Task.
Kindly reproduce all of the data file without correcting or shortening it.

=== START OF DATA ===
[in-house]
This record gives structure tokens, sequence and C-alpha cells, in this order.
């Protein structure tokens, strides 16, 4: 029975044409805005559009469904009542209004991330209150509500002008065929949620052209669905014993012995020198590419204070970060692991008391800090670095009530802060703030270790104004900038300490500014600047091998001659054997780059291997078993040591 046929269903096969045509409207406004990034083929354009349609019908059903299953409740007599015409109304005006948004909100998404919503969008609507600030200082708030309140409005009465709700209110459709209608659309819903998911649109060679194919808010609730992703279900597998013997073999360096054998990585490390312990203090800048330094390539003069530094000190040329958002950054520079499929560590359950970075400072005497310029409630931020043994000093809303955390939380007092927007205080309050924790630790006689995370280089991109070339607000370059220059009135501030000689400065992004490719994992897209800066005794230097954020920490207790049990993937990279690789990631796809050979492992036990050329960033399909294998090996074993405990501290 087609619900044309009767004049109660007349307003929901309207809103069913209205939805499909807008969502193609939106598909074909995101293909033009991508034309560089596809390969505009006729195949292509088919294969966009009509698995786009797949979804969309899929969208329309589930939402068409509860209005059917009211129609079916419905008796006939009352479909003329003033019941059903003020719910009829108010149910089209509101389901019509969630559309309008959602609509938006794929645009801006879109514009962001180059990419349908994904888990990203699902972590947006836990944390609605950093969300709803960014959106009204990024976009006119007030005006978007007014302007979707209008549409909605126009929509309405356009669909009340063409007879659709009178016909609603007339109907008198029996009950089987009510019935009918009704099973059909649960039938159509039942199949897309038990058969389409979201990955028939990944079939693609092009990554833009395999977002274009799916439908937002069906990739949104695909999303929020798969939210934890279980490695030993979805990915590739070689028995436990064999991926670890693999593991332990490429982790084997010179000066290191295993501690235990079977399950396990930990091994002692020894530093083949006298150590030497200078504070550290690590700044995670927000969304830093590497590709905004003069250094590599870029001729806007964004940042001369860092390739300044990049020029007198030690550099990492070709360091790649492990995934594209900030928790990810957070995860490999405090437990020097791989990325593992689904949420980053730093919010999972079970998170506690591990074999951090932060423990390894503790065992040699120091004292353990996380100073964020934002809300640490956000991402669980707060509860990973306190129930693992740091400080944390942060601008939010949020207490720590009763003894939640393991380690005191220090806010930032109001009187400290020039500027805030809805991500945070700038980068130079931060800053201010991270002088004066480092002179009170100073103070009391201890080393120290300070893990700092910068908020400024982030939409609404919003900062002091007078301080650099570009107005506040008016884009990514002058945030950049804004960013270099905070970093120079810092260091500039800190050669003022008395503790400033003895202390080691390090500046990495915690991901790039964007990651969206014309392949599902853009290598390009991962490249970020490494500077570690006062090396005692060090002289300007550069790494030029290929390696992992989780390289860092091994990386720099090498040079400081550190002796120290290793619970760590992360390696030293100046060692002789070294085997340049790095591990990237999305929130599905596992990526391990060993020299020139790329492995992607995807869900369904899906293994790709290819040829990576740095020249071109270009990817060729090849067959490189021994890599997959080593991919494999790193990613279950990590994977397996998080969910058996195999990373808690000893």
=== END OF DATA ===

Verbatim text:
[in-house]
This record gives structure tokens, sequence and C-alpha cells, in this order.
């Protein structure tokens, strides 16, 4: 029975044409805005559009469904009542209004991330209150509500002008065929949620052209669905014993012995020198590419204070970060692991008391800090670095009530802060703030270790104004900038300490500014600047091998001659054997780059291997078993040591 046929269903096969045509409207406004990034083929354009349609019908059903299953409740007599015409109304005006948004909100998404919503969008609507600030200082708030309140409005009465709700209110459709209608659309819903998911649109060679194919808010609730992703279900597998013997073999360096054998990585490390312990203090800048330094390539003069530094000190040329958002950054520079499929560590359950970075400072005497310029409630931020043994000093809303955390939380007092927007205080309050924790630790006689995370280089991109070339607000370059220059009135501030000689400065992004490719994992897209800066005794230097954020920490207790049990993937990279690789990631796809050979492992036990050329960033399909294998090996074993405990501290 087609619900044309009767004049109660007349307003929901309207809103069913209205939805499909807008969502193609939106598909074909995101293909033009991508034309560089596809390969505009006729195949292509088919294969966009009509698995786009797949979804969309899929969208329309589930939402068409509860209005059917009211129609079916419905008796006939009352479909003329003033019941059903003020719910009829108010149910089209509101389901019509969630559309309008959602609509938006794929645009801006879109514009962001180059990419349908994904888990990203699902972590947006836990944390609605950093969300709803960014959106009204990024976009006119007030005006978007007014302007979707209008549409909605126009929509309405356009669909009340063409007879659709009178016909609603007339109907008198029996009950089987009510019935009918009704099973059909649960039938159509039942199949897309038990058969389409979201990955028939990944079939693609092009990554833009395999977002274009799916439908937002069906990739949104695909999303929020798969939210934890279980490695030993979805990915590739070689028995436990064999991926670890693999593991332990490429982790084997010179000066290191295993501690235990079977399950396990930990091994002692020894530093083949006298150590030497200078504070550290690590700044995670927000969304830093590497590709905004003069250094590599870029001729806007964004940042001369860092390739300044990049020029007198030690550099990492070709360091790649492990995934594209900030928790990810957070995860490999405090437990020097791989990325593992689904949420980053730093919010999972079970998170506690591990074999951090932060423990390894503790065992040699120091004292353990996380100073964020934002809300640490956000991402669980707060509860990973306190129930693992740091400080944390942060601008939010949020207490720590009763003894939640393991380690005191220090806010930032109001009187400290020039500027805030809805991500945070700038980068130079931060800053201010991270002088004066480092002179009170100073103070009391201890080393120290300070893990700092910068908020400024982030939409609404919003900062002091007078301080650099570009107005506040008016884009990514002058945030950049804004960013270099905070970093120079810092260091500039800190050669003022008395503790400033003895202390080691390090500046990495915690991901790039964007990651969206014309392949599902853009290598390009991962490249970020490494500077570690006062090396005692060090002289300007550069790494030029290929390696992992989780390289860092091994990386720099090498040079400081550190002796120290290793619970760590992360390696030293100046060692002789070294085997340049790095591990990237999305929130599905596992990526391990060993020299020139790329492995992607995807869900369904899906293994790709290819040829990576740095020249071109270009990817060729090849067959490189021994890599997959080593991919494999790193990613279950990590994977397996998080969910058996195999990373808690000893």